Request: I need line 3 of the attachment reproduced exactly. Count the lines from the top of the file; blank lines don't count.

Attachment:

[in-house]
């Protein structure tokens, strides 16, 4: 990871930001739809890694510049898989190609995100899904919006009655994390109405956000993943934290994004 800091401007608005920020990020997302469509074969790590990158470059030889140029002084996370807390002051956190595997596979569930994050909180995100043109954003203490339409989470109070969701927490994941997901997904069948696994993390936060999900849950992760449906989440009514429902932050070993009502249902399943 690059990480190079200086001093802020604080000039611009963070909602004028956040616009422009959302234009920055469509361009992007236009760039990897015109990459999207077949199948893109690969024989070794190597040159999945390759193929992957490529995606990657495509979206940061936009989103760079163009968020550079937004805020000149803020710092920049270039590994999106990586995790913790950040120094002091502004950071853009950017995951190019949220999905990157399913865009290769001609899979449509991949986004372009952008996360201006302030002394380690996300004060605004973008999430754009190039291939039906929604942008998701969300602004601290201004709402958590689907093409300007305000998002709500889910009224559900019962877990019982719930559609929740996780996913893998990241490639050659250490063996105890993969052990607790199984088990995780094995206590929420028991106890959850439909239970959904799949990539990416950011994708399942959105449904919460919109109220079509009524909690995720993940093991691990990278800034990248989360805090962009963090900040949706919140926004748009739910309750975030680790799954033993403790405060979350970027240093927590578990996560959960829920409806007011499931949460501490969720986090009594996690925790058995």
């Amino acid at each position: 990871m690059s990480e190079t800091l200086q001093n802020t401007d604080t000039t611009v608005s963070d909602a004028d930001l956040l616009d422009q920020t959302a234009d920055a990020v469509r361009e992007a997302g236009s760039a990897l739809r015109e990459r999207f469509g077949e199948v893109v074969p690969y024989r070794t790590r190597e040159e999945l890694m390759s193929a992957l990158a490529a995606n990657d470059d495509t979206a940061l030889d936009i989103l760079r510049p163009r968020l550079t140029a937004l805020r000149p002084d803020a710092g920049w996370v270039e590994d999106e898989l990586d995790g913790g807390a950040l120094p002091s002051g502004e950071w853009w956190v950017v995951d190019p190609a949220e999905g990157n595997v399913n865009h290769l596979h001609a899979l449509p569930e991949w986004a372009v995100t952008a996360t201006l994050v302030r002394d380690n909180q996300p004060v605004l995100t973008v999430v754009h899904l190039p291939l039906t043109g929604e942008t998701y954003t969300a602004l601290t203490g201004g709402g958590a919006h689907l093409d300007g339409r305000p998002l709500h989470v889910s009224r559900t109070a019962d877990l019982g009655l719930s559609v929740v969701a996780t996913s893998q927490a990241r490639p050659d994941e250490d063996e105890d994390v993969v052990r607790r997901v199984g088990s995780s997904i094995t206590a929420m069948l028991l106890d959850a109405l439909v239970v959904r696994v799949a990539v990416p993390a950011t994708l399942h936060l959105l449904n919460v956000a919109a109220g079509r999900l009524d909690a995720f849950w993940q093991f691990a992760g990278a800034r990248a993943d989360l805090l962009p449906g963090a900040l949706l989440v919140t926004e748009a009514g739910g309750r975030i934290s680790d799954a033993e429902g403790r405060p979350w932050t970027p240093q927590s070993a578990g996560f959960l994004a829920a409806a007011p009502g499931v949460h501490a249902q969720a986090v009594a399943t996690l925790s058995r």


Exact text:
């Amino acid at each position: 990871m690059s990480e190079t800091l200086q001093n802020t401007d604080t000039t611009v608005s963070d909602a004028d930001l956040l616009d422009q920020t959302a234009d920055a990020v469509r361009e992007a997302g236009s760039a990897l739809r015109e990459r999207f469509g077949e199948v893109v074969p690969y024989r070794t790590r190597e040159e999945l890694m390759s193929a992957l990158a490529a995606n990657d470059d495509t979206a940061l030889d936009i989103l760079r510049p163009r968020l550079t140029a937004l805020r000149p002084d803020a710092g920049w996370v270039e590994d999106e898989l990586d995790g913790g807390a950040l120094p002091s002051g502004e950071w853009w956190v950017v995951d190019p190609a949220e999905g990157n595997v399913n865009h290769l596979h001609a899979l449509p569930e991949w986004a372009v995100t952008a996360t201006l994050v302030r002394d380690n909180q996300p004060v605004l995100t973008v999430v754009h899904l190039p291939l039906t043109g929604e942008t998701y954003t969300a602004l601290t203490g201004g709402g958590a919006h689907l093409d300007g339409r305000p998002l709500h989470v889910s009224r559900t109070a019962d877990l019982g009655l719930s559609v929740v969701a996780t996913s893998q927490a990241r490639p050659d994941e250490d063996e105890d994390v993969v052990r607790r997901v199984g088990s995780s997904i094995t206590a929420m069948l028991l106890d959850a109405l439909v239970v959904r696994v799949a990539v990416p993390a950011t994708l399942h936060l959105l449904n919460v956000a919109a109220g079509r999900l009524d909690a995720f849950w993940q093991f691990a992760g990278a800034r990248a993943d989360l805090l962009p449906g963090a900040l949706l989440v919140t926004e748009a009514g739910g309750r975030i934290s680790d799954a033993e429902g403790r405060p979350w932050t970027p240093q927590s070993a578990g996560f959960l994004a829920a409806a007011p009502g499931v949460h501490a249902q969720a986090v009594a399943t996690l925790s058995r």